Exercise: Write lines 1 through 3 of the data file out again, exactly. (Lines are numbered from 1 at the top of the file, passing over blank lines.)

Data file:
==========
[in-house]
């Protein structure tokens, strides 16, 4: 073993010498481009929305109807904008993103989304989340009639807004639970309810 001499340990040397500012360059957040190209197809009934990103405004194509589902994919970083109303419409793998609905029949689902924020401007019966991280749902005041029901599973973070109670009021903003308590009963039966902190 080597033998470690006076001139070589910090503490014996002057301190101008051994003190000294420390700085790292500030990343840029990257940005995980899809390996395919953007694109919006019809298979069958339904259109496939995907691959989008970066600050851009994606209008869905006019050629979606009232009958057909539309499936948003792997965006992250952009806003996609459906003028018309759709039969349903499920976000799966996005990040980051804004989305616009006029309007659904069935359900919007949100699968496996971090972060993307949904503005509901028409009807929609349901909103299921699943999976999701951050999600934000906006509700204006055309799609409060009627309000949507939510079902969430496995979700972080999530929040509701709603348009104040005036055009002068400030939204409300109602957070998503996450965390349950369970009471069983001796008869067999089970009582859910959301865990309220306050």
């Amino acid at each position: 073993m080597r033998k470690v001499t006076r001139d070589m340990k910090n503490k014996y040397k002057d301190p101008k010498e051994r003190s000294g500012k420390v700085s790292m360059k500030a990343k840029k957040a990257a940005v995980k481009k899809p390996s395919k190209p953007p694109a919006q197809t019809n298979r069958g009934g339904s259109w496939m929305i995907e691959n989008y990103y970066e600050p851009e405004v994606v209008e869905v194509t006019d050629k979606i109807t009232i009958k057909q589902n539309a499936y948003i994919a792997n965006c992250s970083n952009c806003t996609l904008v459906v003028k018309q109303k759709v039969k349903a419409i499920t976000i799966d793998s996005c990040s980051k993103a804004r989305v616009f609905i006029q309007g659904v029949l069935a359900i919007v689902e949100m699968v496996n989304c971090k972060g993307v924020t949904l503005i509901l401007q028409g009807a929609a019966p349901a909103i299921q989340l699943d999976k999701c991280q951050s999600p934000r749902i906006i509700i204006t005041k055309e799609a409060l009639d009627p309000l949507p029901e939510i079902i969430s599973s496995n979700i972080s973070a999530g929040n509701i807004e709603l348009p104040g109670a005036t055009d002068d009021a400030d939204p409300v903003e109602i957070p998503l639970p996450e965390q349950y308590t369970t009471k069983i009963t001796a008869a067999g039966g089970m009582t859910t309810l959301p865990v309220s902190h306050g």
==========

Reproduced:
[in-house]
């Protein structure tokens, strides 16, 4: 073993010498481009929305109807904008993103989304989340009639807004639970309810 001499340990040397500012360059957040190209197809009934990103405004194509589902994919970083109303419409793998609905029949689902924020401007019966991280749902005041029901599973973070109670009021903003308590009963039966902190 080597033998470690006076001139070589910090503490014996002057301190101008051994003190000294420390700085790292500030990343840029990257940005995980899809390996395919953007694109919006019809298979069958339904259109496939995907691959989008970066600050851009994606209008869905006019050629979606009232009958057909539309499936948003792997965006992250952009806003996609459906003028018309759709039969349903499920976000799966996005990040980051804004989305616009006029309007659904069935359900919007949100699968496996971090972060993307949904503005509901028409009807929609349901909103299921699943999976999701951050999600934000906006509700204006055309799609409060009627309000949507939510079902969430496995979700972080999530929040509701709603348009104040005036055009002068400030939204409300109602957070998503996450965390349950369970009471069983001796008869067999089970009582859910959301865990309220306050």
């Amino acid at each position: 073993m080597r033998k470690v001499t006076r001139d070589m340990k910090n503490k014996y040397k002057d301190p101008k010498e051994r003190s000294g500012k420390v700085s790292m360059k500030a990343k840029k957040a990257a940005v995980k481009k899809p390996s395919k190209p953007p694109a919006q197809t019809n298979r069958g009934g339904s259109w496939m929305i995907e691959n989008y990103y970066e600050p851009e405004v994606v209008e869905v194509t006019d050629k979606i109807t009232i009958k057909q589902n539309a499936y948003i994919a792997n965006c992250s970083n952009c806003t996609l904008v459906v003028k018309q109303k759709v039969k349903a419409i499920t976000i799966d793998s996005c990040s980051k993103a804004r989305v616009f609905i006029q309007g659904v029949l069935a359900i919007v689902e949100m699968v496996n989304c971090k972060g993307v924020t949904l503005i509901l401007q028409g009807a929609a019966p349901a909103i299921q989340l699943d999976k999701c991280q951050s999600p934000r749902i906006i509700i204006t005041k055309e799609a409060l009639d009627p309000l949507p029901e939510i079902i969430s599973s496995n979700i972080s973070a999530g929040n509701i807004e709603l348009p104040g109670a005036t055009d002068d009021a400030d939204p409300v903003e109602i957070p998503l639970p996450e965390q349950y308590t369970t009471k069983i009963t001796a008869a067999g039966g089970m009582t859910t309810l959301p865990v309220s902190h306050g």